US8591480B2 - Surgical cannula - Google Patents

Surgical cannula Download PDF

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US8591480B2
US8591480B2 US12/814,971 US81497110A US8591480B2 US 8591480 B2 US8591480 B2 US 8591480B2 US 81497110 A US81497110 A US 81497110A US 8591480 B2 US8591480 B2 US 8591480B2
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cannula
tubular shaft
tip
surgical
extending
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US20110306951A1 (en
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Gregory S. Marler
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Gregory S. Marler
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    • AHUMAN NECESSITIES
    • A61MEDICAL OR VETERINARY SCIENCE; HYGIENE
    • A61BDIAGNOSIS; SURGERY; IDENTIFICATION
    • A61B17/00Surgical instruments, devices or methods, e.g. tourniquets
    • A61B17/32Surgical cutting instruments
    • A61B17/320016Endoscopic cutting instruments, e.g. arthroscopes, resectoscopes
    • AHUMAN NECESSITIES
    • A61MEDICAL OR VETERINARY SCIENCE; HYGIENE
    • A61MDEVICES FOR INTRODUCING MEDIA INTO, OR ONTO, THE BODY; DEVICES FOR TRANSDUCING BODY MEDIA OR FOR TAKING MEDIA FROM THE BODY; DEVICES FOR PRODUCING OR ENDING SLEEP OR STUPOR
    • A61M1/00Suction or pumping devices for medical purposes; Devices for carrying-off, for treatment of, or for carrying-over, body-liquids; Drainage systems
    • A61M1/008Drainage tubes; Aspiration tips
    • AHUMAN NECESSITIES
    • A61MEDICAL OR VETERINARY SCIENCE; HYGIENE
    • A61BDIAGNOSIS; SURGERY; IDENTIFICATION
    • A61B17/00Surgical instruments, devices or methods, e.g. tourniquets
    • A61B2017/0042Surgical instruments, devices or methods, e.g. tourniquets with special provisions for gripping
    • A61B2017/00455Orientation indicators, e.g. recess on the handle
    • AHUMAN NECESSITIES
    • A61MEDICAL OR VETERINARY SCIENCE; HYGIENE
    • A61BDIAGNOSIS; SURGERY; IDENTIFICATION
    • A61B17/00Surgical instruments, devices or methods, e.g. tourniquets
    • A61B2017/00831Material properties
    • A61B2017/0084Material properties low friction
    • A61B2017/00849Material properties low friction with respect to tissue, e.g. hollow organs
    • AHUMAN NECESSITIES
    • A61MEDICAL OR VETERINARY SCIENCE; HYGIENE
    • A61MDEVICES FOR INTRODUCING MEDIA INTO, OR ONTO, THE BODY; DEVICES FOR TRANSDUCING BODY MEDIA OR FOR TAKING MEDIA FROM THE BODY; DEVICES FOR PRODUCING OR ENDING SLEEP OR STUPOR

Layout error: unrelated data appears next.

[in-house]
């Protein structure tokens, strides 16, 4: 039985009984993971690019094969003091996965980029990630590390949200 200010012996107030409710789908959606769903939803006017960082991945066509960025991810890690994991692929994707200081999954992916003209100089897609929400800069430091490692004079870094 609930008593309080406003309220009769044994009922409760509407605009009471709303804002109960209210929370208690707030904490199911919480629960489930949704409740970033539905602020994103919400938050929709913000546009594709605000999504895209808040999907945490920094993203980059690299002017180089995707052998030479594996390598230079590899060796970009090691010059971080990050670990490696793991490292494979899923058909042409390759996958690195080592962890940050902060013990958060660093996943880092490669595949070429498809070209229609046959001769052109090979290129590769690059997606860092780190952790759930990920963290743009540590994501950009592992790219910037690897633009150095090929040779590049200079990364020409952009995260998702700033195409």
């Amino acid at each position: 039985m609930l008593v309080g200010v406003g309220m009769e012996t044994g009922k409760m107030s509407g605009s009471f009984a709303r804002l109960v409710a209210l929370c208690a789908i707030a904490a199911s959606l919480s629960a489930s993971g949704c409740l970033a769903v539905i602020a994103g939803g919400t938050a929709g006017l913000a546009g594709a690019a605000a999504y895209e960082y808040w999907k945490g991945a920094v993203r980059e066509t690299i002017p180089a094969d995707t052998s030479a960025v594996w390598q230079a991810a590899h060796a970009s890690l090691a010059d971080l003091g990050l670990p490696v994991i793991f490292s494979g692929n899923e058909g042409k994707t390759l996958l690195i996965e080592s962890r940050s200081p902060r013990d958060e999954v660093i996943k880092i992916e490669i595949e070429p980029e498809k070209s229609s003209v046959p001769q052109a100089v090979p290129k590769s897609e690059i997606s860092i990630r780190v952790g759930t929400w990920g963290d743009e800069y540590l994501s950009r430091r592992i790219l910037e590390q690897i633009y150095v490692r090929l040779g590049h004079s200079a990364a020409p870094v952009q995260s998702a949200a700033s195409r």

• A61M1/00Suction or pumping devices for medical purposes; Devices for carrying-off, for treatment of, or for carrying-over, body-liquids; Drainage systems
    • A61M1/0023Suction drainage systems
    • A61M1/0039Handpieces
    • AHUMAN NECESSITIES
    • A61MEDICAL OR VETERINARY SCIENCE; HYGIENE
    • A61MDEVICES FOR INTRODUCING MEDIA INTO, OR ONTO, THE BODY; DEVICES FOR TRANSDUCING BODY MEDIA OR FOR TAKING MEDIA FROM THE BODY; DEVICES FOR PRODUCING OR ENDING SLEEP OR STUPOR
    • A61M2202/00Special media to be introduced, removed or treated
    • A61M2202/08Lipoids

Abstract

A surgical cannula and method may be constructed in disposable or reusable forms, and may have at least one outwardly extending projection or rib along an outer surface of a tubular shaft. Such a rib, or ribs, may also extend along an outer surface of a cannula tip. A bore in the tubular shaft may have a substantially circular cross-sectional shape, or alternatively in embodiments with outwardly extending ribs may be non-circular and include at least one lobe extending outward into at least one outwardly projecting rib. Some embodiments also include apertures having peripheries that are at least partly configured to form cutting edges.

Description

FIELD OF THE INVENTION

This invention relates generally to a surgical cannula and the use thereof, and more particularly to a surgical cannula for use in breaking up, infiltrating and aspirating tissues during surgical procedures such as liposuction.

BACKGROUND OF THE INVENTION

Surgical cannulas have been used for many years to perform a variety of surgical procedures, such as liposuction.

To perform liposuction, for example, a hand-held instrument (known as a cannula) is inserted through a portal or incision in the patient's skin and into pockets of fat located between the patient's skin and muscles. Once inserted below the skin and into the fat pockets, the cannula is moved around by the surgeon to break up the fat cells. Parcels of the fat tissue are then aspirated through small openings along the sides of the cannula by vacuum applied by a syringe or a pump. The fat tissue is drawn through a central bore, known as a lumen, in the cannula, to a tissue canister connected in fluid communication between the cannula and the suction source.

A typical cannula, of the type used for liposuction, for example, includes an elongated tubular shaft, closed by a cannula tip at the distal end of the shaft which is inserted through the patient's skin. The aspirator tip, and shaft, may include small openings along the sides or at the end of the tip, to create a passage for movement of the tissue to be removed into the central bore of the cannula. The end of the tubular shaft opposite from the cannula tip is typically equipped with a surgical handle to be grasped by the surgeon or a fitting for connecting the cannula to a syringe or other vacuum source. The end of the cannula having the handle or fitting may also be configured for attachment to an infiltration syringe or other source of infiltration fluid.